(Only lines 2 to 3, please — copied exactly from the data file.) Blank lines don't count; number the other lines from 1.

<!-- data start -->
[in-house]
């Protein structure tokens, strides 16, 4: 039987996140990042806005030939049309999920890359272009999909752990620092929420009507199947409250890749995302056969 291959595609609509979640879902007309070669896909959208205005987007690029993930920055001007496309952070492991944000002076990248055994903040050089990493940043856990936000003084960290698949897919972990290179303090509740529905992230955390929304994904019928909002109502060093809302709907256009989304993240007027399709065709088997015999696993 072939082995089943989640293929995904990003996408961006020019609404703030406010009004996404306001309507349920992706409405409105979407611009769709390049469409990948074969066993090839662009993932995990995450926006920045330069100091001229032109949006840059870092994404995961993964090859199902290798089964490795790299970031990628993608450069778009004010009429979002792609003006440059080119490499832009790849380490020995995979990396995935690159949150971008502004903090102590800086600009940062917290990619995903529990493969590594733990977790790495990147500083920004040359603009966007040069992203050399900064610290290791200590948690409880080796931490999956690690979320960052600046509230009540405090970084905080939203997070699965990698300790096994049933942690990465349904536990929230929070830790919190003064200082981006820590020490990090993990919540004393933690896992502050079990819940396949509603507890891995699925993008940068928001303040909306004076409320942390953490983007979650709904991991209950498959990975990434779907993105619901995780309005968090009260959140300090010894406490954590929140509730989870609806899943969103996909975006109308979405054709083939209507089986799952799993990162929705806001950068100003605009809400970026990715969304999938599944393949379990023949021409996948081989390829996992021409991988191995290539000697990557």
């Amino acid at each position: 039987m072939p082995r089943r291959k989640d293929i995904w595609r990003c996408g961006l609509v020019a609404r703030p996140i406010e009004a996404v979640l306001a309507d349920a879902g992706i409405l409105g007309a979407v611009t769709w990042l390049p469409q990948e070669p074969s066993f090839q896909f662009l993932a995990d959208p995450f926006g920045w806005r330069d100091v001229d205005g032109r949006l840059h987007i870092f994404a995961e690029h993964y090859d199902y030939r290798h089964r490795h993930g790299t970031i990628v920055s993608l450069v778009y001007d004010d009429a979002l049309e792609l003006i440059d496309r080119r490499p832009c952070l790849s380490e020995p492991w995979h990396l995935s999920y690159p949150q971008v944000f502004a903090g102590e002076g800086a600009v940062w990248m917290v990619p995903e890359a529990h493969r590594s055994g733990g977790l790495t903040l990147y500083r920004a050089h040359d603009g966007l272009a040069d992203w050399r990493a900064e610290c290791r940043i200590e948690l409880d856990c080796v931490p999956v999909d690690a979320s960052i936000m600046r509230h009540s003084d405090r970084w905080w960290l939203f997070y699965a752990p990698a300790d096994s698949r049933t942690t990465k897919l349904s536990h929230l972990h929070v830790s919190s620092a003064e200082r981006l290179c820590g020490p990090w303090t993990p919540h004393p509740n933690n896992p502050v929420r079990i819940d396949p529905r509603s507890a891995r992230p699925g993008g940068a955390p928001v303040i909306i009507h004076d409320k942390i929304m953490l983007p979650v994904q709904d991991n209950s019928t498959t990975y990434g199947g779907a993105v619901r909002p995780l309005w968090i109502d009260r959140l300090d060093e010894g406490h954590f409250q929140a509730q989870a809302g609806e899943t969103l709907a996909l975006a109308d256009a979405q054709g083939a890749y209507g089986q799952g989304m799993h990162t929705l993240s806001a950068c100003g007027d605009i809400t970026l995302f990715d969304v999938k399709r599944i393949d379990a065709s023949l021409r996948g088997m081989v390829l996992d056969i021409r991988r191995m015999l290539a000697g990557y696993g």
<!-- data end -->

């Protein structure tokens, strides 16, 4: 039987996140990042806005030939049309999920890359272009999909752990620092929420009507199947409250890749995302056969 291959595609609509979640879902007309070669896909959208205005987007690029993930920055001007496309952070492991944000002076990248055994903040050089990493940043856990936000003084960290698949897919972990290179303090509740529905992230955390929304994904019928909002109502060093809302709907256009989304993240007027399709065709088997015999696993 072939082995089943989640293929995904990003996408961006020019609404703030406010009004996404306001309507349920992706409405409105979407611009769709390049469409990948074969066993090839662009993932995990995450926006920045330069100091001229032109949006840059870092994404995961993964090859199902290798089964490795790299970031990628993608450069778009004010009429979002792609003006440059080119490499832009790849380490020995995979990396995935690159949150971008502004903090102590800086600009940062917290990619995903529990493969590594733990977790790495990147500083920004040359603009966007040069992203050399900064610290290791200590948690409880080796931490999956690690979320960052600046509230009540405090970084905080939203997070699965990698300790096994049933942690990465349904536990929230929070830790919190003064200082981006820590020490990090993990919540004393933690896992502050079990819940396949509603507890891995699925993008940068928001303040909306004076409320942390953490983007979650709904991991209950498959990975990434779907993105619901995780309005968090009260959140300090010894406490954590929140509730989870609806899943969103996909975006109308979405054709083939209507089986799952799993990162929705806001950068100003605009809400970026990715969304999938599944393949379990023949021409996948081989390829996992021409991988191995290539000697990557």
């Amino acid at each position: 039987m072939p082995r089943r291959k989640d293929i995904w595609r990003c996408g961006l609509v020019a609404r703030p996140i406010e009004a996404v979640l306001a309507d349920a879902g992706i409405l409105g007309a979407v611009t769709w990042l390049p469409q990948e070669p074969s066993f090839q896909f662009l993932a995990d959208p995450f926006g920045w806005r330069d100091v001229d205005g032109r949006l840059h987007i870092f994404a995961e690029h993964y090859d199902y030939r290798h089964r490795h993930g790299t970031i990628v920055s993608l450069v778009y001007d004010d009429a979002l049309e792609l003006i440059d496309r080119r490499p832009c952070l790849s380490e020995p492991w995979h990396l995935s999920y690159p949150q971008v944000f502004a903090g102590e002076g800086a600009v940062w990248m917290v990619p995903e890359a529990h493969r590594s055994g733990g977790l790495t903040l990147y500083r920004a050089h040359d603009g966007l272009a040069d992203w050399r990493a900064e610290c290791r940043i200590e948690l409880d856990c080796v931490p999956v999909d690690a979320s960052i936000m600046r509230h009540s003084d405090r970084w905080w960290l939203f997070y699965a752990p990698a300790d096994s698949r049933t942690t990465k897919l349904s536990h929230l972990h929070v830790s919190s620092a003064e200082r981006l290179c820590g020490p990090w303090t993990p919540h004393p509740n933690n896992p502050v929420r079990i819940d396949p529905r509603s507890a891995r992230p699925g993008g940068a955390p928001v303040i909306i009507h004076d409320k942390i929304m953490l983007p979650v994904q709904d991991n209950s019928t498959t990975y990434g199947g779907a993105v619901r909002p995780l309005w968090i109502d009260r959140l300090d060093e010894g406490h954590f409250q929140a509730q989870a809302g609806e899943t969103l709907a996909l975006a109308d256009a979405q054709g083939a890749y209507g089986q799952g989304m799993h990162t929705l993240s806001a950068c100003g007027d605009i809400t970026l995302f990715d969304v999938k399709r599944i393949d379990a065709s023949l021409r996948g088997m081989v390829l996992d056969i021409r991988r191995m015999l290539a000697g990557y696993g």